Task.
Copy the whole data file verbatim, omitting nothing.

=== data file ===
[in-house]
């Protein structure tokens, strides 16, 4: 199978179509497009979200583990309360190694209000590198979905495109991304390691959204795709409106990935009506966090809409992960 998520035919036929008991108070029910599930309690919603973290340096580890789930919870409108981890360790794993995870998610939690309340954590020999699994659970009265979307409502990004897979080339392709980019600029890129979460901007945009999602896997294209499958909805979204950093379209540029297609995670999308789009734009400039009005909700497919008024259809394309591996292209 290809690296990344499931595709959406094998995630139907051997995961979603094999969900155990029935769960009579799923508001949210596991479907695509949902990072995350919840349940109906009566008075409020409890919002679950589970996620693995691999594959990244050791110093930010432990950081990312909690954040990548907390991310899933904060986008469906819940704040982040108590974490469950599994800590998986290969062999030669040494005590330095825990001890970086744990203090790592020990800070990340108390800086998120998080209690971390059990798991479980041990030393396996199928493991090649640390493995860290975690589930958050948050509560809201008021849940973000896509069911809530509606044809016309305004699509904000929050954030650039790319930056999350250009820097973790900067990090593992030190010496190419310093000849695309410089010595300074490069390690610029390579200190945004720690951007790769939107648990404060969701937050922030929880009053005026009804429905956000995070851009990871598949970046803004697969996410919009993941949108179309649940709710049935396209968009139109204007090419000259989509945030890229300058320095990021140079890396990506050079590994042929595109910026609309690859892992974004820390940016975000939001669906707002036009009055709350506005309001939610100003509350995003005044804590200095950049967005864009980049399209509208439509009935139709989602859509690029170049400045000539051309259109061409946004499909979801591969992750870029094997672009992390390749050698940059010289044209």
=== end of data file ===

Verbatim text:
[in-house]
């Protein structure tokens, strides 16, 4: 199978179509497009979200583990309360190694209000590198979905495109991304390691959204795709409106990935009506966090809409992960 998520035919036929008991108070029910599930309690919603973290340096580890789930919870409108981890360790794993995870998610939690309340954590020999699994659970009265979307409502990004897979080339392709980019600029890129979460901007945009999602896997294209499958909805979204950093379209540029297609995670999308789009734009400039009005909700497919008024259809394309591996292209 290809690296990344499931595709959406094998995630139907051997995961979603094999969900155990029935769960009579799923508001949210596991479907695509949902990072995350919840349940109906009566008075409020409890919002679950589970996620693995691999594959990244050791110093930010432990950081990312909690954040990548907390991310899933904060986008469906819940704040982040108590974490469950599994800590998986290969062999030669040494005590330095825990001890970086744990203090790592020990800070990340108390800086998120998080209690971390059990798991479980041990030393396996199928493991090649640390493995860290975690589930958050948050509560809201008021849940973000896509069911809530509606044809016309305004699509904000929050954030650039790319930056999350250009820097973790900067990090593992030190010496190419310093000849695309410089010595300074490069390690610029390579200190945004720690951007790769939107648990404060969701937050922030929880009053005026009804429905956000995070851009990871598949970046803004697969996410919009993941949108179309649940709710049935396209968009139109204007090419000259989509945030890229300058320095990021140079890396990506050079590994042929595109910026609309690859892992974004820390940016975000939001669906707002036009009055709350506005309001939610100003509350995003005044804590200095950049967005864009980049399209509208439509009935139709989602859509690029170049400045000539051309259109061409946004499909979801591969992750870029094997672009992390390749050698940059010289044209």